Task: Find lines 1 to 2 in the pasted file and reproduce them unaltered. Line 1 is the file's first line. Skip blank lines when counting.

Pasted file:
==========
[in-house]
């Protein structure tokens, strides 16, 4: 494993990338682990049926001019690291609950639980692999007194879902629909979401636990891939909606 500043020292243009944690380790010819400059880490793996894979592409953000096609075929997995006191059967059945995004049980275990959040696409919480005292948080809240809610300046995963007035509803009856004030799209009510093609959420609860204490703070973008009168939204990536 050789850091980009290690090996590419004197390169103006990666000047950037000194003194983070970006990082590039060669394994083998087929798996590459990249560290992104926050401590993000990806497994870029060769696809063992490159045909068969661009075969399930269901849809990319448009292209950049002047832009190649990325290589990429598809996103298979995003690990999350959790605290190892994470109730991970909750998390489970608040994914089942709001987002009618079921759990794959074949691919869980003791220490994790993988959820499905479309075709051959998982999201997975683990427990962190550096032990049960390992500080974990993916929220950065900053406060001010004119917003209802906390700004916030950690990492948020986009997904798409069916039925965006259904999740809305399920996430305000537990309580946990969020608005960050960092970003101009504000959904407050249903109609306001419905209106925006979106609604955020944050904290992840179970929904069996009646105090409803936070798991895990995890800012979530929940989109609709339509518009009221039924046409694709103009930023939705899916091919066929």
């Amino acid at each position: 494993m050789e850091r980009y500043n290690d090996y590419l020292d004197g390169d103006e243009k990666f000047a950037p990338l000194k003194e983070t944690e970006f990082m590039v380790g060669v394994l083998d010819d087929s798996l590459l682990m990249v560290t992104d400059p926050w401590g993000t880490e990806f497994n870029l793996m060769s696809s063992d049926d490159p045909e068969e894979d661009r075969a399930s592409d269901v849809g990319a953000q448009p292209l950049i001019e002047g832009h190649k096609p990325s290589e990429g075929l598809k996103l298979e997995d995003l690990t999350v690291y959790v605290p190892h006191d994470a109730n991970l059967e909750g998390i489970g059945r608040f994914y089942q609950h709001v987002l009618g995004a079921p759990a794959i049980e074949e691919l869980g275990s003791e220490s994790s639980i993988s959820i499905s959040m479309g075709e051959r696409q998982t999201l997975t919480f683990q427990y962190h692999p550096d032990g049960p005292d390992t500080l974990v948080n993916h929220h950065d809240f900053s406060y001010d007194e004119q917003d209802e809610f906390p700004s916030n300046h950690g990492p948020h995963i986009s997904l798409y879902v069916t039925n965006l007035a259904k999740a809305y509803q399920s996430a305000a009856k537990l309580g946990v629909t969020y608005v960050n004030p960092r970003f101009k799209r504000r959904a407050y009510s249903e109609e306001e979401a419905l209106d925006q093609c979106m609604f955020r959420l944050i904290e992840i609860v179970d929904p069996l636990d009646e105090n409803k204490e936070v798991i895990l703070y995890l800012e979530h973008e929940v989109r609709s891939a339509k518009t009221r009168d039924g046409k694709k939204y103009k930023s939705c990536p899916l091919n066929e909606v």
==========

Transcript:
[in-house]
């Protein structure tokens, strides 16, 4: 494993990338682990049926001019690291609950639980692999007194879902629909979401636990891939909606 500043020292243009944690380790010819400059880490793996894979592409953000096609075929997995006191059967059945995004049980275990959040696409919480005292948080809240809610300046995963007035509803009856004030799209009510093609959420609860204490703070973008009168939204990536 050789850091980009290690090996590419004197390169103006990666000047950037000194003194983070970006990082590039060669394994083998087929798996590459990249560290992104926050401590993000990806497994870029060769696809063992490159045909068969661009075969399930269901849809990319448009292209950049002047832009190649990325290589990429598809996103298979995003690990999350959790605290190892994470109730991970909750998390489970608040994914089942709001987002009618079921759990794959074949691919869980003791220490994790993988959820499905479309075709051959998982999201997975683990427990962190550096032990049960390992500080974990993916929220950065900053406060001010004119917003209802906390700004916030950690990492948020986009997904798409069916039925965006259904999740809305399920996430305000537990309580946990969020608005960050960092970003101009504000959904407050249903109609306001419905209106925006979106609604955020944050904290992840179970929904069996009646105090409803936070798991895990995890800012979530929940989109609709339509518009009221039924046409694709103009930023939705899916091919066929």